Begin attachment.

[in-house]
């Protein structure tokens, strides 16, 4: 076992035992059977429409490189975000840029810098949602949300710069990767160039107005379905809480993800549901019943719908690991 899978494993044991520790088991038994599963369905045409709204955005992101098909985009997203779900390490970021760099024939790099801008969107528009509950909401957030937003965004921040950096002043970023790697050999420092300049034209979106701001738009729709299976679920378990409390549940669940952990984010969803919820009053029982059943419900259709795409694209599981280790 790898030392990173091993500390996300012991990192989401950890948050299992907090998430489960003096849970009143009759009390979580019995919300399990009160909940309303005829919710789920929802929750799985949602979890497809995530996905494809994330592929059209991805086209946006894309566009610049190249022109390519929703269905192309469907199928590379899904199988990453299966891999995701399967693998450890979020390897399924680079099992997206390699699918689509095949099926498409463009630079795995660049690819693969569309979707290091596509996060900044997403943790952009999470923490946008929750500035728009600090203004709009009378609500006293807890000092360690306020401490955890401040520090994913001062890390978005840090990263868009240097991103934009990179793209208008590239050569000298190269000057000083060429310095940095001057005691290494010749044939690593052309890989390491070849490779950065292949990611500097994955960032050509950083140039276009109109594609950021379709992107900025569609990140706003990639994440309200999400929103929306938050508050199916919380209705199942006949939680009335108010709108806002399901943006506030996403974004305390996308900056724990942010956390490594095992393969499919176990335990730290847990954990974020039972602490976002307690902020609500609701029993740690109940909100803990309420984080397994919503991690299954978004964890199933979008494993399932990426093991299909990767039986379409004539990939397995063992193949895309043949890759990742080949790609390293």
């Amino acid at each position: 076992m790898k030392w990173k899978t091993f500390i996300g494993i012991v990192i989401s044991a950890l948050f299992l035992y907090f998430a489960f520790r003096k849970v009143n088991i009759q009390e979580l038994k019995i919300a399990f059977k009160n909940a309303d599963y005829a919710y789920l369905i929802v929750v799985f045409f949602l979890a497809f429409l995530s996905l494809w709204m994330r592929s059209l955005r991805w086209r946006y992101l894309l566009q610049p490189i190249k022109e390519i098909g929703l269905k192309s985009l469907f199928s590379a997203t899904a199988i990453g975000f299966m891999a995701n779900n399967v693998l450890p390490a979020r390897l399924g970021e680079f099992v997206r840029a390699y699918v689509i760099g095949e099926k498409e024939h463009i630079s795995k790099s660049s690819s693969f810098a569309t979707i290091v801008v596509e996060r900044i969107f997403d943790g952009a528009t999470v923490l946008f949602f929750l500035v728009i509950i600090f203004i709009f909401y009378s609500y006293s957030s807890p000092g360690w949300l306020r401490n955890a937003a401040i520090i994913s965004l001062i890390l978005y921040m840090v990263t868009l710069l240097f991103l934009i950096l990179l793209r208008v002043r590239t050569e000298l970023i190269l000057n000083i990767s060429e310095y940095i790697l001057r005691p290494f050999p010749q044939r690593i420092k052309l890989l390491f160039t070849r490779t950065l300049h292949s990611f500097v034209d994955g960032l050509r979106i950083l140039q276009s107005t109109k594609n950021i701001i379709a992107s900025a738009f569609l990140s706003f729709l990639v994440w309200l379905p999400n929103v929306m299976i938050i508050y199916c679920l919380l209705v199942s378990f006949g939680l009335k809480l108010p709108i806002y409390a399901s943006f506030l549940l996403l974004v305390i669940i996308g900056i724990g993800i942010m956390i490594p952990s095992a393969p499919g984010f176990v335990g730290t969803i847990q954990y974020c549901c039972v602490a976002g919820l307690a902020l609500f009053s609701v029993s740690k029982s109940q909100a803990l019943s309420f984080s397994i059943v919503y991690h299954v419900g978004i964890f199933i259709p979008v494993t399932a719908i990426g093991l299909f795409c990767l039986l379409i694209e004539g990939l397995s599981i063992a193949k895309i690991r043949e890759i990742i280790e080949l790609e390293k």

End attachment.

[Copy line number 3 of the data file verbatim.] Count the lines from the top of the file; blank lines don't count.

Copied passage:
């Amino acid at each position: 076992m790898k030392w990173k899978t091993f500390i996300g494993i012991v990192i989401s044991a950890l948050f299992l035992y907090f998430a489960f520790r003096k849970v009143n088991i009759q009390e979580l038994k019995i919300a399990f059977k009160n909940a309303d599963y005829a919710y789920l369905i929802v929750v799985f045409f949602l979890a497809f429409l995530s996905l494809w709204m994330r592929s059209l955005r991805w086209r946006y992101l894309l566009q610049p490189i190249k022109e390519i098909g929703l269905k192309s985009l469907f199928s590379a997203t899904a199988i990453g975000f299966m891999a995701n779900n399967v693998l450890p390490a979020r390897l399924g970021e680079f099992v997206r840029a390699y699918v689509i760099g095949e099926k498409e024939h463009i630079s795995k790099s660049s690819s693969f810098a569309t979707i290091v801008v596509e996060r900044i969107f997403d943790g952009a528009t999470v923490l946008f949602f929750l500035v728009i509950i600090f203004i709009f909401y009378s609500y006293s957030s807890p000092g360690w949300l306020r401490n955890a937003a401040i520090i994913s965004l001062i890390l978005y921040m840090v990263t868009l710069l240097f991103l934009i950096l990179l793209r208008v002043r590239t050569e000298l970023i190269l000057n000083i990767s060429e310095y940095i790697l001057r005691p290494f050999p010749q044939r690593i420092k052309l890989l390491f160039t070849r490779t950065l300049h292949s990611f500097v034209d994955g960032l050509r979106i950083l140039q276009s107005t109109k594609n950021i701001i379709a992107s900025a738009f569609l990140s706003f729709l990639v994440w309200l379905p999400n929103v929306m299976i938050i508050y199916c679920l919380l209705v199942s378990f006949g939680l009335k809480l108010p709108i806002y409390a399901s943006f506030l549940l996403l974004v305390i669940i996308g900056i724990g993800i942010m956390i490594p952990s095992a393969p499919g984010f176990v335990g730290t969803i847990q954990y974020c549901c039972v602490a976002g919820l307690a902020l609500f009053s609701v029993s740690k029982s109940q909100a803990l019943s309420f984080s397994i059943v919503y991690h299954v419900g978004i964890f199933i259709p979008v494993t399932a719908i990426g093991l299909f795409c990767l039986l379409i694209e004539g990939l397995s599981i063992a193949k895309i690991r043949e890759i990742i280790e080949l790609e390293k």